Large dataframe. fast row selection

I have a very large dataframe and would like to know the fastest way to select a subset of rows. I tried Query package. It is elegant but really slow compared to ugly/brute force solution. Any hints? Thank you. Much appreciated.


using DataFrames, Query

const N = 100000000 ;
const min_age, max_age = 20, 60 ;
const min_year, max_year = 1980, 2010 ;
const J = 9
df = DataFrame(age=rand(min_age:max_age,N),
jx = rand(1:J,N)) ;

const min_age2, max_age2 = 30, 40 ;
const min_year2, max_year2 = 1990, 2000 ;

@time df1 = df[(df[:age].>=min_age2).*
(df[:jx].<J),:] ;

1.372216 seconds (20.77 k allocations: 206.762 MiB)

@time ds1 = @from i in df begin
@where i.age >= min_age && i.age <= max_age && i.year >= min_year && i.year <= max_year && i.jx < J
@select {i.year,i.age,i.jx}
@collect DataFrame

14.201888 seconds (100.02 M allocations: 1.869 GiB, 5.57% gc time)

DataFramesMeta is as fast as the plain DataFrames version, but more compact:

using DataFramesMeta
df1 = @where(df, min_age2 .<= :age .<= max_age2, min_year2 .<= :year .<= max_year2, :jx .< J)

(BTW, note that you can combine minimum and maximum conditions even without DataFramesMeta.)

One thing that you can do to speed things up is to index the dataframes using row numbers instead of logical indices. I’m not sure why, but I find that if you have a bitarray of rows you want to keep, you can get better performance by applying findall to it before indexing the array. In your example, the comparison would be:

using BenchmarkTools

@btime df1 = @where($df, min_age2 .<= :age .<= max_age2,
                    min_year2 .<= :year .<= max_year2,
                    :jx .< J);
# 1.508 s (59 allocations: 238.46 MiB)

@btime begin
    idx = ($df[:age].>=min_age2).*
    df1 = $df[findall(idx),:]
# 963.606 ms (66 allocations: 279.15 MiB)

That still leaves you with the problem of the ugly syntax. I like to use map for problems like this:

@btime df1 = $df[map($df[:age], $df[:year], $df[:jx]) do age, year, jx
   min_age2 <= age <= max_age2  || return false
   min_year2<= year <= max_year2|| return false
   jx < J                       || return false
   return true
end |> findall, :];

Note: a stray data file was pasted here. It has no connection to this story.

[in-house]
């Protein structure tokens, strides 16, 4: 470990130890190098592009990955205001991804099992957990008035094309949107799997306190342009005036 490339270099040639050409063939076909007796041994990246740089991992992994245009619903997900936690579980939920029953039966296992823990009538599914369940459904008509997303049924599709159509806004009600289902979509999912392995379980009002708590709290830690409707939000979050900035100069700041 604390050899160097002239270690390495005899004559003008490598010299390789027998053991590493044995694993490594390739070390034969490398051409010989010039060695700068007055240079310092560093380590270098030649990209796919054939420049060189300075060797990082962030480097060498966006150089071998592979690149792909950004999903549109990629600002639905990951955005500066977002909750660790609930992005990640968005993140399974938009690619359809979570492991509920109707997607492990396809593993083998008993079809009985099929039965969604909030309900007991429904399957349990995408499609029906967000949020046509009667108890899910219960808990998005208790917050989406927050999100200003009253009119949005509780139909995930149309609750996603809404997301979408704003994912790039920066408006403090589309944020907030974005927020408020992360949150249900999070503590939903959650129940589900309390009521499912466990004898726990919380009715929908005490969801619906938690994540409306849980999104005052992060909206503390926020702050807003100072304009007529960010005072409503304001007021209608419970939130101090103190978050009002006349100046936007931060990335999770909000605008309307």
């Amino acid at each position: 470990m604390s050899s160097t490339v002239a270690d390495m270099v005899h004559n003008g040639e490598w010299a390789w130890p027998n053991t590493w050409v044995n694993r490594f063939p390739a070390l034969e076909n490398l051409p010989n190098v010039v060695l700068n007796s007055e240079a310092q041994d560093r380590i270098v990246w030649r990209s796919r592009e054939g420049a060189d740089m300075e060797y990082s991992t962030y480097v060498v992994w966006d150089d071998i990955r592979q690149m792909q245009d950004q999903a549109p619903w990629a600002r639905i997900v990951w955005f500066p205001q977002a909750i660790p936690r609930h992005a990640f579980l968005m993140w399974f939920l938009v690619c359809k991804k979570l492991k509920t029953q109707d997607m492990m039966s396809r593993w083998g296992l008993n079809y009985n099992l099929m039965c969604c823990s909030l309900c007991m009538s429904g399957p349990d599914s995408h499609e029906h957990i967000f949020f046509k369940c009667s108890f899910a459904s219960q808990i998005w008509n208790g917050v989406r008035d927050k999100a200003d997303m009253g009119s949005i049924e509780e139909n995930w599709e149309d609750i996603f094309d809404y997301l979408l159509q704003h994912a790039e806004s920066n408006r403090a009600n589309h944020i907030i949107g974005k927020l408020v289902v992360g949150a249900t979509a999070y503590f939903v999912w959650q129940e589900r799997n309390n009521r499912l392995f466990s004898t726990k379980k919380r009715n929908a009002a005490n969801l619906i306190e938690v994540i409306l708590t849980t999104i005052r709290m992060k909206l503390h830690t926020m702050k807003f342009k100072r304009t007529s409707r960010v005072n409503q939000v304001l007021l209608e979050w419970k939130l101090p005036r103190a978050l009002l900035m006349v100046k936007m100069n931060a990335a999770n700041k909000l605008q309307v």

# 947.216 ms (49 allocations: 362.59 MiB)

It’s not necessarily less code to type, but I think that handling it with explicit switches makes it a lot more readable.

Good catch. This is probably because the getindex method for DataFrame calls getindex on each column, which needs to compute the number and position of true entries repeatedly (via the internal LogicalIndex type). We should try two alternative solutions:

  • create a LogicalIndex once and pass it to getindex to avoid recomputing the number of entries
  • call findall and pass a vector of indices to getindex to also avoid recomputing the position of entries

The second approach is equivalent to what you are doing. It has the drawback that a new vector needs to be allocated, but that’s not a big deal given that we already have to allocate new columns with the same length.

Would you be interested in making a pull request?

Sure. I can try to work on it later this week.

Yes, Query.jl’s current row based implementation won’t be able to compete with the kind of column based implementation you are seeing better performance for. The design to add a column based backend to Query.jl is all there (well, in my head :wink: ), but it is a lot of work. We are starting on that, but this won’t be done in a few weeks/months…

Having said that, I’m seeing a smaller difference on julia 1.0 than on julia 0.6 on my system:

julia 0.6:
Query: 10.895567 seconds (100.02 M allocations: 1.533 GiB, 7.64% gc time)
Your code: 1.527942 seconds (20.77 k allocations: 206.659 MiB, 0.42% gc time)

julia 1.0:
Query: 5.751088 seconds (390.53 k allocations: 3.022 GiB, 9.96% gc time)
Your code: 1.121577 seconds (60 allocations: 205.535 MiB)

There might also still be stuff we can do to improve the performance of the row based implementation, I actually have not run a profiler on this kind of stuff in a long time…